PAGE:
In a global job market where it’s usual to change careers several times in a lifetime, being able to create opportunities is rapidly becoming a key skill. With its focus on invention, ‘maker’ or maker education is the best introduction we have to an entrepreneurial mindset. Why do kids need maker? Because it put them at the centre of their learning and gives them real-world skills. No coincidence that the questions of what do we have? what do we need? and how can we make it better? are the starting point for the most successful maker projects – and the most entrepreneurial tech companies.
Like the model of a dream startup, the makerspace or maker room is a 21st-century classroom where critical thinking, collaboration and creativity rule. Maker is all about project-based learning, long praised for its value in engaging students as the bridge between the classroom and the real world. It’s engineering, but in all its forms.
Hailed as the hub of enlightened learning, maker is the original cross-curriculum activity: to build anything from scratch in a modern tech-enhanced classroom, you are going to draw from all the STEAM subjects (Science, Technology, Engineering, Art and Maths). Give the project a historical context and STEAM easily spills into Language Arts.
Although project-based learning implies something created over several weeks, maker projects don’t need to be overly lengthy or ambitious to be effective. Failure is a valuable part of the learning process, but for younger students, tasks they can complete quickly are essential for building confidence. Combine maker with coding and you have something magic, as I experienced running Codemaker Club at an Intel Computer Clubhouse over the past year.
With that Clubhouse moving location, I’m starting a new maker and coding class. Encouraged by the success of character-based coding activities used by code.org (think Frozen, Minecraft, Star Wars), Rafia Club is all about fun projects inspired by popular characters and themes.
As seen at Maker Faires, personal interests fuel the success of maker projects. The starting point for many Rafia projects will be a well-loved character from a movie or an animal they can animate. But while Angry Birds might demo a littleBits catapult or Frozen’s Olaf might be the model for a drawing bot, what the children actually make will reflect their own interests. A good, popular example of this kind of adaptable project is the mini motorized cups known as doodlebots: the demo for a workshop I gave at a local library was of a zebra, but the table at the end of the session displayed a superhero, a Dalek and a minion. Given enough but not too much choice of materials, children will draw from their own passions to build something they follow all the way through.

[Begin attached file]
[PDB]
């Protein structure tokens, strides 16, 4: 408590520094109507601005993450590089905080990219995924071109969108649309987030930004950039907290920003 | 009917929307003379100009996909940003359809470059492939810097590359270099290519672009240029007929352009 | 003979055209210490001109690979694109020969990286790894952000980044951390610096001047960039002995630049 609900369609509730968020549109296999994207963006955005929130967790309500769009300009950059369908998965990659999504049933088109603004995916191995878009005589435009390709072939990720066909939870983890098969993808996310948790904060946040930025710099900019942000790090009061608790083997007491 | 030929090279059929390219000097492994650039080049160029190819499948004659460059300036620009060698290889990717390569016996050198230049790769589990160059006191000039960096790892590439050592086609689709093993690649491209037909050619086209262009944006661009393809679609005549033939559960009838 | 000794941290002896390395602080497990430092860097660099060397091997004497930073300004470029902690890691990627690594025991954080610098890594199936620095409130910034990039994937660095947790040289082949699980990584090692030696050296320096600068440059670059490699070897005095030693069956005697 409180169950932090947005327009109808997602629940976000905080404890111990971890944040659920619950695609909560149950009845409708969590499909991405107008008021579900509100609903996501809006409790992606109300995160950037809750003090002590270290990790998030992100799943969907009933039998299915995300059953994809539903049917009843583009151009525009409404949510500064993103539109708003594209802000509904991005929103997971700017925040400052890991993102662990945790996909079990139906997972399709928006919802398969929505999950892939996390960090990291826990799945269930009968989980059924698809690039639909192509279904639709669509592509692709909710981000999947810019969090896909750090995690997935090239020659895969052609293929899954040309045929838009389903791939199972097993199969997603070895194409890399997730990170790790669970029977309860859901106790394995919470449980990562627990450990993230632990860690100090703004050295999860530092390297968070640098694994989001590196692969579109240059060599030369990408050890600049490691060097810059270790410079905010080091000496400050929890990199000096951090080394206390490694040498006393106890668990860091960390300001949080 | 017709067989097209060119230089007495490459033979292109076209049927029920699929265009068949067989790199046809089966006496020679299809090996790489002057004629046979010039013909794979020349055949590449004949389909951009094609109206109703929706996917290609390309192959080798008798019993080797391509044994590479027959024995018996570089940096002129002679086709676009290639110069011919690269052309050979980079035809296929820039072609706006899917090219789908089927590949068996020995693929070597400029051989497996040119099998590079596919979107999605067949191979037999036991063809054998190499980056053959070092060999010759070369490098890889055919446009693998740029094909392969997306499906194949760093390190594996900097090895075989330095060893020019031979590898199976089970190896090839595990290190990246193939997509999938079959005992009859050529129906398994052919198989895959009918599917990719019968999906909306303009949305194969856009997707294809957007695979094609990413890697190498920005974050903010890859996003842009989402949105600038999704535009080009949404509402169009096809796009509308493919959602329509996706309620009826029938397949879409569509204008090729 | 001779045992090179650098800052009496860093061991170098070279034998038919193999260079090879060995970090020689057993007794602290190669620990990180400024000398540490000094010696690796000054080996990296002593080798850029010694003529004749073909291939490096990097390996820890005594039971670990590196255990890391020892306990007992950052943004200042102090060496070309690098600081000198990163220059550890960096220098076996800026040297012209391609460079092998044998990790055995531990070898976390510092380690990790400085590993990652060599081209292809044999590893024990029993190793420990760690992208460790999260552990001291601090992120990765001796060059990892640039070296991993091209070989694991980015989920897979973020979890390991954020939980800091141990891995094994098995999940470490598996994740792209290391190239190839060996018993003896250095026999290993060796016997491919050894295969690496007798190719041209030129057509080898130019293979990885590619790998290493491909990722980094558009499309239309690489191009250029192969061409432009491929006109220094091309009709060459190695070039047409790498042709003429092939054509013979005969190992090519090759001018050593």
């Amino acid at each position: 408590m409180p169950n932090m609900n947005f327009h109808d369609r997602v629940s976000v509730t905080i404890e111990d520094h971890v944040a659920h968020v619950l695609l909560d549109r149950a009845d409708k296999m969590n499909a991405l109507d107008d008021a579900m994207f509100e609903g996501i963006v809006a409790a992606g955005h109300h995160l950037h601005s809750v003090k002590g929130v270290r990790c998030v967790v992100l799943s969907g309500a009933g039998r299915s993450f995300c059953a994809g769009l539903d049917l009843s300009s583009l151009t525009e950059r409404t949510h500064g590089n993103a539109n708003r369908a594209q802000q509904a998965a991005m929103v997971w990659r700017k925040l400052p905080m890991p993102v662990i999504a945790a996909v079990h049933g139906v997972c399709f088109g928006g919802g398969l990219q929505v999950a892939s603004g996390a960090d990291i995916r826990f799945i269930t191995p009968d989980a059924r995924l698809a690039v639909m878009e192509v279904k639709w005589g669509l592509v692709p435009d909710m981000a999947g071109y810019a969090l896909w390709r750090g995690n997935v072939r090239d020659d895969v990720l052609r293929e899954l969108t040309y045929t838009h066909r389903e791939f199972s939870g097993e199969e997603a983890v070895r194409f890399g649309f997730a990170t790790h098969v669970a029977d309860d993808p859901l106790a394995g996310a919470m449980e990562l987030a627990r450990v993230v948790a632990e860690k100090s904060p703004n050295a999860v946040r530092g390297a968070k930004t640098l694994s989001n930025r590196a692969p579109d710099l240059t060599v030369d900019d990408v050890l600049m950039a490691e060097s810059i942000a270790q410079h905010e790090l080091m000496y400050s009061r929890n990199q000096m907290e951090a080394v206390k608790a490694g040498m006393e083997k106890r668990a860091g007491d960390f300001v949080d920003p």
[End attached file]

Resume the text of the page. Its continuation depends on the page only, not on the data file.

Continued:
Allowing children to learn making and coding in the same space is, I think, essential for what is really an introduction to engineering. Tech can enhance maker projects just as much as maker can inspire tech ideas. Like maker, propelling children into coding often starts with an invitation to reinvent something. ‘Here’s the example, here’s what’s going on, now take it apart, build it back or turn it into something else’ is common to both. What also ties maker and coding together is collaboration and teamwork.
Child-focused curriculum like code.org are designed to be taught to a group. Walk into the beginning of a code.org elementary class and instead of seeing the back of children’s heads staring into a screen, you’ll find them in discussion, cutting and pasting instructions for making paper aeroplanes to learn about order in algorithms, or choreographing a dance routine to show they understand loops. At Rafia Club, when children are on computers, they’ll be as likely to be programming on the open-interface of an app on a tablet as on a desktop. Pair programming is the norm; two heads often make more a more ambitious maker project than one, and working in a group encourages children to share ideas for what they might create next.
Through projects that explore circuitry with littleBits, block programming on Wonder Workshop’s educational robots and creative maker projects, Rafia Club is all about hands-on learning, giving children the skills they need to be inventors. The value is in the process as much as the finished product, so there’ll be plenty of encouragement for students to document their work as they go with photographs, sketches and video. Maker learning is so exciting to teach because it creates an atmosphere where children are always discovering and exploring. Open-ended learning, a creative mindset, projects they want to share; it’s my bet that the kids who get into making and coding now will be the inventors and entrepreneurs of tomorrow.